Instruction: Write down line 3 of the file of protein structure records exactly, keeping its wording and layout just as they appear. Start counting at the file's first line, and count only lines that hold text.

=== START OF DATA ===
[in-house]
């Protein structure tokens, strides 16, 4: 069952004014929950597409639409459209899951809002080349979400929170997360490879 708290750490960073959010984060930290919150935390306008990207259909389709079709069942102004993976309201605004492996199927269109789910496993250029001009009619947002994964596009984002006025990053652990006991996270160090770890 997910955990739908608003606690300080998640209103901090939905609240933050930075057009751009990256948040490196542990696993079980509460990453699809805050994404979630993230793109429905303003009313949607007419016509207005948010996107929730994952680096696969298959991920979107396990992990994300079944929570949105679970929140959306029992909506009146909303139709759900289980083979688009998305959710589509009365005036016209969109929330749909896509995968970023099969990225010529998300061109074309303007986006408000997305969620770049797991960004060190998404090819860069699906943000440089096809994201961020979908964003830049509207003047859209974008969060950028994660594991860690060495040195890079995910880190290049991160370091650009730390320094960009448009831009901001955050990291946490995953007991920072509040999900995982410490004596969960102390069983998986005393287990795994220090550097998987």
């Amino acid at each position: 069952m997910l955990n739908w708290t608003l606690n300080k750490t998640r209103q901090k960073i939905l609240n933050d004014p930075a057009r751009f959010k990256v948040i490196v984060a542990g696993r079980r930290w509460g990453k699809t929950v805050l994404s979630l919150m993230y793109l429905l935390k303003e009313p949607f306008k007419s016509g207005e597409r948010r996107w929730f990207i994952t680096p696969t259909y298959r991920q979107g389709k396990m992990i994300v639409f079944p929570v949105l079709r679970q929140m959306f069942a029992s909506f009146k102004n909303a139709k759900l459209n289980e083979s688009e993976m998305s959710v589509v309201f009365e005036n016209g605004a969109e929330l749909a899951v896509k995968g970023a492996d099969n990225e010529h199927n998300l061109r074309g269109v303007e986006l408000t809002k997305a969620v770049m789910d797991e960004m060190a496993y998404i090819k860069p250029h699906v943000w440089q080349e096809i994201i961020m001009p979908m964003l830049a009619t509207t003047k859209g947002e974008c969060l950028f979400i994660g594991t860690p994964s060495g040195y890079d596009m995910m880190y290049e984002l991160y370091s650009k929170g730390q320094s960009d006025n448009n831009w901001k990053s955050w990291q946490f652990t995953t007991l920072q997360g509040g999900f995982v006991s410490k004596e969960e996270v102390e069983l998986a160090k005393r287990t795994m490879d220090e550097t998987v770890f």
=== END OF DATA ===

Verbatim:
């Amino acid at each position: 069952m997910l955990n739908w708290t608003l606690n300080k750490t998640r209103q901090k960073i939905l609240n933050d004014p930075a057009r751009f959010k990256v948040i490196v984060a542990g696993r079980r930290w509460g990453k699809t929950v805050l994404s979630l919150m993230y793109l429905l935390k303003e009313p949607f306008k007419s016509g207005e597409r948010r996107w929730f990207i994952t680096p696969t259909y298959r991920q979107g389709k396990m992990i994300v639409f079944p929570v949105l079709r679970q929140m959306f069942a029992s909506f009146k102004n909303a139709k759900l459209n289980e083979s688009e993976m998305s959710v589509v309201f009365e005036n016209g605004a969109e929330l749909a899951v896509k995968g970023a492996d099969n990225e010529h199927n998300l061109r074309g269109v303007e986006l408000t809002k997305a969620v770049m789910d797991e960004m060190a496993y998404i090819k860069p250029h699906v943000w440089q080349e096809i994201i961020m001009p979908m964003l830049a009619t509207t003047k859209g947002e974008c969060l950028f979400i994660g594991t860690p994964s060495g040195y890079d596009m995910m880190y290049e984002l991160y370091s650009k929170g730390q320094s960009d006025n448009n831009w901001k990053s955050w990291q946490f652990t995953t007991l920072q997360g509040g999900f995982v006991s410490k004596e969960e996270v102390e069983l998986a160090k005393r287990t795994m490879d220090e550097t998987v770890f």